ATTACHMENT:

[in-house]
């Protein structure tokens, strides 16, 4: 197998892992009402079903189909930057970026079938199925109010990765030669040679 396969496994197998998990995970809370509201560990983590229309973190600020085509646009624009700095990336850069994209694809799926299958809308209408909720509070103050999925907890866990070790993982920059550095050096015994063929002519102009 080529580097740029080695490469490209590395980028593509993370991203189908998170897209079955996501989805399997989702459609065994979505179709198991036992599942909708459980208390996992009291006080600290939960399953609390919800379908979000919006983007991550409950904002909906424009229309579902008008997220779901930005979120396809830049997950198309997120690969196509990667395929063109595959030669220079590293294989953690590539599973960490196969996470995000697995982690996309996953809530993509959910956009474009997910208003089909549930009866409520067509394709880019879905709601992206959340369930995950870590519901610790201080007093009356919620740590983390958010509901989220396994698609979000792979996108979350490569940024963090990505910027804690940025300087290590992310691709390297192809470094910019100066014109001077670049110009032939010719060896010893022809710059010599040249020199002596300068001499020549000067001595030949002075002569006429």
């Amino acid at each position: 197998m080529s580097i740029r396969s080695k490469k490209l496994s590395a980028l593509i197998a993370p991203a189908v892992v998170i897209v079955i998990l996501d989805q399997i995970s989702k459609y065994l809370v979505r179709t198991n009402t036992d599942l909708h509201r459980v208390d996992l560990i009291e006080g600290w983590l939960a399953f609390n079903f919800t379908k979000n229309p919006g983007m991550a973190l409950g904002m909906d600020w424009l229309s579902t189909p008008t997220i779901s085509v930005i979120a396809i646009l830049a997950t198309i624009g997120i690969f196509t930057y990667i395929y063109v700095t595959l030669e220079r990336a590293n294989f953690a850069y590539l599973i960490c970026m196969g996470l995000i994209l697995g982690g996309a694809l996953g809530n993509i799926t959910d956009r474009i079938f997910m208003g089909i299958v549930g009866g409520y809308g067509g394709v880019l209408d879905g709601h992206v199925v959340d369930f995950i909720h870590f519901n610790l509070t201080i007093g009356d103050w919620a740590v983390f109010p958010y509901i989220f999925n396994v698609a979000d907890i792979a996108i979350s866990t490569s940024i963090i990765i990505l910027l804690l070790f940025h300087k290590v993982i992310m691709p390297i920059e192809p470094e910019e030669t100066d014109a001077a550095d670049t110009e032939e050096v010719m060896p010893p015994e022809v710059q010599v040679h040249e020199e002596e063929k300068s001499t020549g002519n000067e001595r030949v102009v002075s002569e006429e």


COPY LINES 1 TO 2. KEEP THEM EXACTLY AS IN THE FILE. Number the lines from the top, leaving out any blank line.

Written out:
[in-house]
């Protein structure tokens, strides 16, 4: 197998892992009402079903189909930057970026079938199925109010990765030669040679 396969496994197998998990995970809370509201560990983590229309973190600020085509646009624009700095990336850069994209694809799926299958809308209408909720509070103050999925907890866990070790993982920059550095050096015994063929002519102009 080529580097740029080695490469490209590395980028593509993370991203189908998170897209079955996501989805399997989702459609065994979505179709198991036992599942909708459980208390996992009291006080600290939960399953609390919800379908979000919006983007991550409950904002909906424009229309579902008008997220779901930005979120396809830049997950198309997120690969196509990667395929063109595959030669220079590293294989953690590539599973960490196969996470995000697995982690996309996953809530993509959910956009474009997910208003089909549930009866409520067509394709880019879905709601992206959340369930995950870590519901610790201080007093009356919620740590983390958010509901989220396994698609979000792979996108979350490569940024963090990505910027804690940025300087290590992310691709390297192809470094910019100066014109001077670049110009032939010719060896010893022809710059010599040249020199002596300068001499020549000067001595030949002075002569006429």